Every tribe/nation is different and not all of them maintained the same types of records. Further, indigenous languages were originally oral, not written, therefore some tribes/nations do not have very many older records, if any at all. It is best to contact your tribe/nation to determine which records are available.
For those who do not know, it is best to trace your family back to the 1900 and 1910 US Censuses. These censuses asked additional questions of Indians about tribal affiliation. If your family was not asked these additional questions, then it suggests they did not maintain tribal affiliation and are not going to be on the final rolls. From there find out where your family originally comes from and learn what tribes/nations originally lived in that area and what records may exist for them.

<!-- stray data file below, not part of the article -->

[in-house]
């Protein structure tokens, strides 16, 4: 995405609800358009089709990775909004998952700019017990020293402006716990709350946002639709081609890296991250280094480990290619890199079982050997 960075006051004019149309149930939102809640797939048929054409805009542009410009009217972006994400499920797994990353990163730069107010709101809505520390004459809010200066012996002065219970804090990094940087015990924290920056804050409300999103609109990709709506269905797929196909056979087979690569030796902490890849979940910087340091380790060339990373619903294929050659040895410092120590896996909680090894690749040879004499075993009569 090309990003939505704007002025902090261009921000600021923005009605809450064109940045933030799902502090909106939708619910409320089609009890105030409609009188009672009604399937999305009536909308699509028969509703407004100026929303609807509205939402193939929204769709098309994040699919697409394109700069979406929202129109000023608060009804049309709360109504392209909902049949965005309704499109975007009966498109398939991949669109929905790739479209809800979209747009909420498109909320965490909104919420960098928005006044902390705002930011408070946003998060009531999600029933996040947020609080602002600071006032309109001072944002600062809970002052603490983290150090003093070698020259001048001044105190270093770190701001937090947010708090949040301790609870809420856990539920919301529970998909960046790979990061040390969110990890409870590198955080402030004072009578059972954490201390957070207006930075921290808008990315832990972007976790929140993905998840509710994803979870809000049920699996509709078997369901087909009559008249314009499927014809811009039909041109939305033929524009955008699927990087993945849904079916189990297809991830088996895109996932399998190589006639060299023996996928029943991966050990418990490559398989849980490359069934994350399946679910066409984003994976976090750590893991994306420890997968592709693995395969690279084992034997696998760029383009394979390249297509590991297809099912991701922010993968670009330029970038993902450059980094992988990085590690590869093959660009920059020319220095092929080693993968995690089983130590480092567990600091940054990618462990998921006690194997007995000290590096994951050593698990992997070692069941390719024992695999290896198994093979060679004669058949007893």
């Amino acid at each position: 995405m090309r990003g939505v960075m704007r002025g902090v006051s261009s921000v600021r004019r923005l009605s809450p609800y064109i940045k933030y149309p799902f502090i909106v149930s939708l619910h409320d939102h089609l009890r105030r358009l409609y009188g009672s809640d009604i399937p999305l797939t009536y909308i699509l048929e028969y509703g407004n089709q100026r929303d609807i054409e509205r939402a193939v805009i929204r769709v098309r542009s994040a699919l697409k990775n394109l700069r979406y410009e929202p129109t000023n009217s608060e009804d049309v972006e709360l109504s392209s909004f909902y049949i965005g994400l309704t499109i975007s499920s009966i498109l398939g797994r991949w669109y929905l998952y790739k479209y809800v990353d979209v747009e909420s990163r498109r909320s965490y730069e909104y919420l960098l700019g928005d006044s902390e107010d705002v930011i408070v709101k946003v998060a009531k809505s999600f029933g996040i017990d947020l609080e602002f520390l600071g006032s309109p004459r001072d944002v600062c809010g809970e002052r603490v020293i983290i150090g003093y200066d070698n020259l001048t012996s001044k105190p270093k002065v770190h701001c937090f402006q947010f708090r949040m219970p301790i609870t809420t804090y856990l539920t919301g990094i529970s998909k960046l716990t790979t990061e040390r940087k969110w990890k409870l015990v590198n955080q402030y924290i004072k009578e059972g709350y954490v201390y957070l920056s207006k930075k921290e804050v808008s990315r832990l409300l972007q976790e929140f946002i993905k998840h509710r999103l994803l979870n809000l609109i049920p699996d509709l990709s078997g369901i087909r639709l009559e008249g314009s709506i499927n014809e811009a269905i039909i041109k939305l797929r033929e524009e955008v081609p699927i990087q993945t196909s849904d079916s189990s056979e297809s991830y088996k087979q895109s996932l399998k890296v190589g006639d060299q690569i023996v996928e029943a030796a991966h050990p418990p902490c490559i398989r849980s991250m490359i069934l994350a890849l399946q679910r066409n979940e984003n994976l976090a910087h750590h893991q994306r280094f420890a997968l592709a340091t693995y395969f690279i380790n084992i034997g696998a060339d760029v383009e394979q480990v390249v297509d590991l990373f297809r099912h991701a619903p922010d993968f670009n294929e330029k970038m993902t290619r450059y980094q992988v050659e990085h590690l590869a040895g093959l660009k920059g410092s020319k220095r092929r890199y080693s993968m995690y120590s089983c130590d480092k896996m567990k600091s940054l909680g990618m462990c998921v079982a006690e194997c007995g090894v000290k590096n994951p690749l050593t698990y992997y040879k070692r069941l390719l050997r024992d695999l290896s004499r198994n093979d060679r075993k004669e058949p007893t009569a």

DNA testing is one of the newer areas of genealogical study and research, and is continually evolving as researchers learn more. A DNA test may be able to tell you whether or not you're Indian, but it will not be able to tell you what tribe or nation your family comes from, and DNA testing is not accepted by any tribe or nation as proof of Indian ancestry.
If you or your ancestor was adopted, the best advice would be to contact a professional genealogist in your state. S/he will be most familiar with the adoption laws in your state and will be able to advise you on what routes to take. Just as with every tribe/nation, every state has their own laws regarding adoption records.